How I handle my anxiety | Turner Syndrome Foundation

How I handle my anxiety

By: Josey Petz, TSF Volunteer

I am sure not many of you know this, but women with Turners Syndrome can easily develop anxiety. I definitely have had anxiety for as long as I can remember. I am constantly worried about what other people think of me or if I am being too weird. The second they quit responding (because they’re busy) or their body language changes I immediately think it is because they don’t like me or are mad at me. I automatically assume people don’t like me right off the bat. I am a social person so I like being around people, but my anxiousness makes me awkward and then I completely shut down and don’t talk to anyone.

After years of dealing with it, I finally went to get help. I was a junior in college when I needed to get an internship for the summer and I was just beginning my search for one that was basically nonexistent or already filled when my anxiety got so bad it was almost crippling. I was lashing out at everyone because I was stressed by stress only I was putting on myself. No one wanted to be around me and I was crying all the time. Talking about it with my counselor helped me process why I was having anxiety, which helped. Knowing why can help prepare you for triggers.

A big trigger I knew was coming was when I was about to graduate college and had to decide what I was going to do next and begin my “big girl” job search. I tried my best to handle my anxiety about the unknown and impending adulthood I was about to face, but like most I had good days and bad days. This is how I handled it:

  • Take time to be alone and get your mind off whatever is giving you anxiety. When I am getting super anxious over something I try to go for a run or watch something funny on Netflix. I just like to do something that makes me happy and that will keep my mind from racing and overthinking the situation.
  • I talk/write about it. I have a journal that I would rant in when I was freaking out about something. It not only helped me process why I was feeling the way I was, but it also made me feel better to get whatever was bothering me off my shoulders. Writing helped me get to know myself, which helped even more with learning triggers. Sometimes I would call someone I trust and vent to them. It always feels good to get whatever is bothering you off your shoulders.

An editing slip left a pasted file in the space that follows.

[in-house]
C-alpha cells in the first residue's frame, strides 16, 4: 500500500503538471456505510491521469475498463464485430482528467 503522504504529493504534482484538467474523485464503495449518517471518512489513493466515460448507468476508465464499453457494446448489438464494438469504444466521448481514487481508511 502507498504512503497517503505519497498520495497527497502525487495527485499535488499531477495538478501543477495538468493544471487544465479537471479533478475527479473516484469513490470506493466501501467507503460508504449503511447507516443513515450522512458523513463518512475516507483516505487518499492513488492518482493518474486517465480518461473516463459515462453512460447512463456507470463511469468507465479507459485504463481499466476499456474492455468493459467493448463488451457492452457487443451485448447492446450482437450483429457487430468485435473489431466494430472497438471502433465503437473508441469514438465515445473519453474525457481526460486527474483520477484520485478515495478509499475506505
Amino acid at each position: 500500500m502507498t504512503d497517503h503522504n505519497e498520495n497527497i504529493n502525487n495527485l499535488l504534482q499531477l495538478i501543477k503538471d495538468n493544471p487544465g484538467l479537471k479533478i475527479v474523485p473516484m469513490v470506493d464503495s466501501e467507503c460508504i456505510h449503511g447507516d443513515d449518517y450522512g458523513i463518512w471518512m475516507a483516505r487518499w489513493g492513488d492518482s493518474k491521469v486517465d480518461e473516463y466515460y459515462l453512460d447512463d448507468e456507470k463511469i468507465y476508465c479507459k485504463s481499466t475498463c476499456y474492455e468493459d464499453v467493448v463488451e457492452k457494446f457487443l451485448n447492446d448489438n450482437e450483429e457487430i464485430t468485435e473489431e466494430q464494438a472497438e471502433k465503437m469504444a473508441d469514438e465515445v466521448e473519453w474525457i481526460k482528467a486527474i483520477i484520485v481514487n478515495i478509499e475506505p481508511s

• I meditate. There is an app called “Calm”. It has meditation sequences that help bring you back into the moment and relax. Meditating helps get me out of the negative head space, too. I like to use a little bit of lavender essential oils while I meditate because the smell also helps your mind calm.
  • I do the four method of breathing. My counselor taught me this method of breathing that helps your mind calm and stop racing. It’s where you take a deep breath in for 4 seconds, then out for four seconds and repeat that sequence four times. I cannot tell you how many times a day I do this when I feel myself getting worked up.
  • I listen to my favorite song. I don’t know about you, but when my jam comes on I instantly get into a better mood. It relaxes me and makes me happy, which helps calm my mind down. Singing along to my favorite band changes my entire outlook on the day.

I hope these tips can help ease your anxiety. Find what works for you and go for it. I know when you’re in the heat of the moment it can be hard to stop panicking and remember to begin doing calming exercises. Knowing your triggers and signs that you’re going to freak out helps because you can preemptively try to stop your anxiety before it gets too bad. So, pay attention the next time you have an anxiety attack and reflect on what caused it and how to avoid it the next time.

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